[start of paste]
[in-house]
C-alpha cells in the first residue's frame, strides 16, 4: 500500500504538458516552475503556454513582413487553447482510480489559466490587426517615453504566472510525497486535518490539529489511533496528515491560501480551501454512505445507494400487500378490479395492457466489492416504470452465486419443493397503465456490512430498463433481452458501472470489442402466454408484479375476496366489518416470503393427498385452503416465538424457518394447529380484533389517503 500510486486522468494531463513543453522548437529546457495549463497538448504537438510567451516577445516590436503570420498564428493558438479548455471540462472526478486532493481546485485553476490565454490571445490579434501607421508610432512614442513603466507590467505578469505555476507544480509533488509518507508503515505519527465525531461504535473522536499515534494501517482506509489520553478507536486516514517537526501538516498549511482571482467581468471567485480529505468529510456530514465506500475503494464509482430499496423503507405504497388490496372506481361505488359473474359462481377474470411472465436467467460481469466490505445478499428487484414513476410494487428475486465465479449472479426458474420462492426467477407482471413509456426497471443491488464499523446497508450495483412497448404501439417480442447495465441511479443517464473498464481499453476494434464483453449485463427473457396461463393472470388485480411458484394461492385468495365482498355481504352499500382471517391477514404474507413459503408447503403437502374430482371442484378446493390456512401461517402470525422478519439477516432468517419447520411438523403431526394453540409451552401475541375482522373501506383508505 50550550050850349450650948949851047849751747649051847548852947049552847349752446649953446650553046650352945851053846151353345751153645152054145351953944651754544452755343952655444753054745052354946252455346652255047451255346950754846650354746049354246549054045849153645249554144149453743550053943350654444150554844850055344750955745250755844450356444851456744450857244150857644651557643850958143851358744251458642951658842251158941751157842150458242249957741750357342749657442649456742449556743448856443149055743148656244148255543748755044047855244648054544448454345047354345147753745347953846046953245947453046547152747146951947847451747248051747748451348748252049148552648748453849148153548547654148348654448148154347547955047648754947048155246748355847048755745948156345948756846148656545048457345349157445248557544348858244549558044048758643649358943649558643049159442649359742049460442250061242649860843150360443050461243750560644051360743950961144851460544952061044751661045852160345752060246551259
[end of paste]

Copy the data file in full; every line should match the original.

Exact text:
[in-house]
C-alpha cells in the first residue's frame, strides 16, 4: 500500500504538458516552475503556454513582413487553447482510480489559466490587426517615453504566472510525497486535518490539529489511533496528515491560501480551501454512505445507494400487500378490479395492457466489492416504470452465486419443493397503465456490512430498463433481452458501472470489442402466454408484479375476496366489518416470503393427498385452503416465538424457518394447529380484533389517503 500510486486522468494531463513543453522548437529546457495549463497538448504537438510567451516577445516590436503570420498564428493558438479548455471540462472526478486532493481546485485553476490565454490571445490579434501607421508610432512614442513603466507590467505578469505555476507544480509533488509518507508503515505519527465525531461504535473522536499515534494501517482506509489520553478507536486516514517537526501538516498549511482571482467581468471567485480529505468529510456530514465506500475503494464509482430499496423503507405504497388490496372506481361505488359473474359462481377474470411472465436467467460481469466490505445478499428487484414513476410494487428475486465465479449472479426458474420462492426467477407482471413509456426497471443491488464499523446497508450495483412497448404501439417480442447495465441511479443517464473498464481499453476494434464483453449485463427473457396461463393472470388485480411458484394461492385468495365482498355481504352499500382471517391477514404474507413459503408447503403437502374430482371442484378446493390456512401461517402470525422478519439477516432468517419447520411438523403431526394453540409451552401475541375482522373501506383508505 50550550050850349450650948949851047849751747649051847548852947049552847349752446649953446650553046650352945851053846151353345751153645152054145351953944651754544452755343952655444753054745052354946252455346652255047451255346950754846650354746049354246549054045849153645249554144149453743550053943350654444150554844850055344750955745250755844450356444851456744450857244150857644651557643850958143851358744251458642951658842251158941751157842150458242249957741750357342749657442649456742449556743448856443149055743148656244148255543748755044047855244648054544448454345047354345147753745347953846046953245947453046547152747146951947847451747248051747748451348748252049148552648748453849148153548547654148348654448148154347547955047648754947048155246748355847048755745948156345948756846148656545048457345349157445248557544348858244549558044048758643649358943649558643049159442649359742049460442250061242649860843150360443050461243750560644051360743950961144851460544952061044751661045852160345752060246551259